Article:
Apr 15, 2019 09:18 AM EDT
In recent years, there has been an ongoing discussion over the adverse effects of social media and a hectic news cycle on our attention span, but there has been a lack of empirical data to support claims of social acceleration.
In a new study published in Nature Communications, our collection attention span is indeed narrowing, and this effect occurs not only in social media, but also across different domains such as web search, books, movie popularity, and more.
There may appear to be increasing acceleration and fragmentation in our public discussion. Psychologists, sociologists, and teachers have made a countless warning about an emerging crisis stemming from keeping up to date on social media, 'fear of missing out,' and breaking news coming to us 24/7. The evidence to support these claims, so far, has been hinted at or has been largely anecdotal, as it is apparent there's lack of a robust empirical foundation.
However, in a new study, this empirical evidence has been presented regarding one dimension of social acceleration, namely the increasing rates of change within collective attention. A team of the European scientists from Technische Universitat Berlin, Max Planck Institute for Human Development conducted the study.
Professor Sune Lehmann from DTU Compute said that it appears the allocated attention in our collective minds has a specific size, but the cultural items competing for that attention have become more densely packed. This dynamics would support the claim that it has indeed become more challenging to keep up to date on the news cycle.
The study by these scientists examined Twitter data from 2013 to 2016, books from Google Books going back 100 years, movie ticket sales going back 40 years, and citations of scientific publications from the last 25 years. Also, the scientists have gathered data from Google Trends (2010 to 2018), Reddit (2010 to 2015), and Wikipedia (2012 to 2017).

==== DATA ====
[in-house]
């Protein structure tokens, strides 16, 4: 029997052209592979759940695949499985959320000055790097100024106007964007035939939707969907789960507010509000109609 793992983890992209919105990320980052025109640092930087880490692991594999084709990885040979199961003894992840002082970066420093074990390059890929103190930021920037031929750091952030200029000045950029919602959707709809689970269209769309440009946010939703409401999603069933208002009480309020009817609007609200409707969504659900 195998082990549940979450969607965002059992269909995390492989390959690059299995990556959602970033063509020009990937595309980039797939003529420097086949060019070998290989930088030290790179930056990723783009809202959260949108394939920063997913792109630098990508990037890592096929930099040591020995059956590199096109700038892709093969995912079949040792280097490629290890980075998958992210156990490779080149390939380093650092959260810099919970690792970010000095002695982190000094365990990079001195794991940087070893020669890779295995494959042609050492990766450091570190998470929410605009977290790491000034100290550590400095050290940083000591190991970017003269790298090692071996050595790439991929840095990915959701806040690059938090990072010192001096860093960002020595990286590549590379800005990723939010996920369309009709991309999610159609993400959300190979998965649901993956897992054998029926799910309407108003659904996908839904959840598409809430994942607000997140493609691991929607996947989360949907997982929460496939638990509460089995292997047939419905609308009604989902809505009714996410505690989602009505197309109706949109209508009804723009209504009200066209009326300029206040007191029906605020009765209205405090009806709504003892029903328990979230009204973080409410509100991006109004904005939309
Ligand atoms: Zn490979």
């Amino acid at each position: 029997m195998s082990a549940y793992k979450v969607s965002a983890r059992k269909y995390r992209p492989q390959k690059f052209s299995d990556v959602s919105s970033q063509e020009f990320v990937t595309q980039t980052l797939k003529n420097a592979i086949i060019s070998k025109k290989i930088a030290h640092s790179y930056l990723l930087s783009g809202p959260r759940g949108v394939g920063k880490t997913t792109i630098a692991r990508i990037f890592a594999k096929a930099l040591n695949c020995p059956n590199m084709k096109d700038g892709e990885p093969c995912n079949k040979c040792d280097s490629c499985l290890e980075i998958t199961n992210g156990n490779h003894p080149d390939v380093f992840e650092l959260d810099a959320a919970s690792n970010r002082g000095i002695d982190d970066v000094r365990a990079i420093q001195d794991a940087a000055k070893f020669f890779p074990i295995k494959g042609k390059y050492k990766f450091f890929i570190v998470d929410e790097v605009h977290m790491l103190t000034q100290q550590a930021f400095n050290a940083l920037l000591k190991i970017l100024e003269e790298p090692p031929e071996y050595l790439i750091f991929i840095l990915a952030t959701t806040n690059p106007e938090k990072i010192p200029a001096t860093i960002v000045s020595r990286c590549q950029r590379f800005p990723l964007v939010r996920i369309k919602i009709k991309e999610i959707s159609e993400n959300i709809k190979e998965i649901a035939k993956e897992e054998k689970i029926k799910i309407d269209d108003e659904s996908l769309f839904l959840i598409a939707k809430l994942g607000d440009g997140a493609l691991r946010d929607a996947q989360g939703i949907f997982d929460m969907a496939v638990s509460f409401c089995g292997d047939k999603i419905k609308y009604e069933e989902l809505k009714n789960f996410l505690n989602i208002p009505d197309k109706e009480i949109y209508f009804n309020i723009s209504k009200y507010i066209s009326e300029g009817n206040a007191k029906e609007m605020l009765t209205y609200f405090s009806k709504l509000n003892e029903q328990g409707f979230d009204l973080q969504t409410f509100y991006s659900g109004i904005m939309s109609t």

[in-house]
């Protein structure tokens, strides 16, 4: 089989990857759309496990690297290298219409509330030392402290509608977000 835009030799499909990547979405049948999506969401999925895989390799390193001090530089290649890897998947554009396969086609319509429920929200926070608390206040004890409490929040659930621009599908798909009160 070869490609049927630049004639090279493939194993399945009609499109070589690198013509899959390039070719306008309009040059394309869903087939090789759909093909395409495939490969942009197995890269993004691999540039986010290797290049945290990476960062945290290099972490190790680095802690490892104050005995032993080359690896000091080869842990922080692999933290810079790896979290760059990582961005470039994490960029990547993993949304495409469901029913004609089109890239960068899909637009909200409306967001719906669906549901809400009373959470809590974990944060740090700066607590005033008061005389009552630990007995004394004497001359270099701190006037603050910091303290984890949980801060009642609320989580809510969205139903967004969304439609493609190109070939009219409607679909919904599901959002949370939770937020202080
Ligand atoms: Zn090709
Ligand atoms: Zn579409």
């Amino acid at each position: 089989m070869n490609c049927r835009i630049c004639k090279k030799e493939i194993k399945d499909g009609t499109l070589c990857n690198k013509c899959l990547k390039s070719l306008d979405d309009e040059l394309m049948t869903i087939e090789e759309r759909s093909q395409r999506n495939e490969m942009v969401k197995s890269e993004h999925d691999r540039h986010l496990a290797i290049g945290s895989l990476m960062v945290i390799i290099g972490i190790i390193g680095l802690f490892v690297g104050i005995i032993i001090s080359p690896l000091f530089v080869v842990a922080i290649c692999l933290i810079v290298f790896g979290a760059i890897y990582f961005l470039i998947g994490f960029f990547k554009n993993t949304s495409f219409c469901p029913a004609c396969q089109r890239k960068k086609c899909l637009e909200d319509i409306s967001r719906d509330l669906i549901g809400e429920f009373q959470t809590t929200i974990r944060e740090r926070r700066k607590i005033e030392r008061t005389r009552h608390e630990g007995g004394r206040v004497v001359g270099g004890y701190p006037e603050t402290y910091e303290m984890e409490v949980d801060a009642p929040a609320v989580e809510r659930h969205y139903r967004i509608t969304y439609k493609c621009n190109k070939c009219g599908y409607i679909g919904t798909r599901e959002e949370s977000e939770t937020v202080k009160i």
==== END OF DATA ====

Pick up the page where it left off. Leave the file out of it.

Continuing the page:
This evaluation gave them the empirical evidence of ever-steeper gradients and shorter bursts of collective attention given to each cultural item. The paper uses a model for this attention economy to suggest that the accelerating vicissitudes of accessible content are driven by increasing production and consumption of content and therefore are not intrinsic to social media. This results in more rapid exhaustion of limited attention resources.
A lecturer for applied mathematics, University College Cork, Dr. Phillip Hovel, said that they wanted to understand which mechanisms could drive this behavior. When they picture topics as species that feed on individual attention, they designed a mathematical model with three essential ingredients: aging, hotness, and the thirst for something new.
The data of the study only supports the claim that our collective attention span is narrowing. As the scientists move forward on their research, it would be interesting to look into how this affects people because the observed developments may have negative implications for the ability of people to evaluate the information they consume.
For instance, acceleration increases the pressure on the ability of the journalist to keep up with an ever-changing news landscape. The scientists hope that more research in this direction will inform the way we design new communication systems in a way that information quality does not suffer even when new topics appear at increasing rates.
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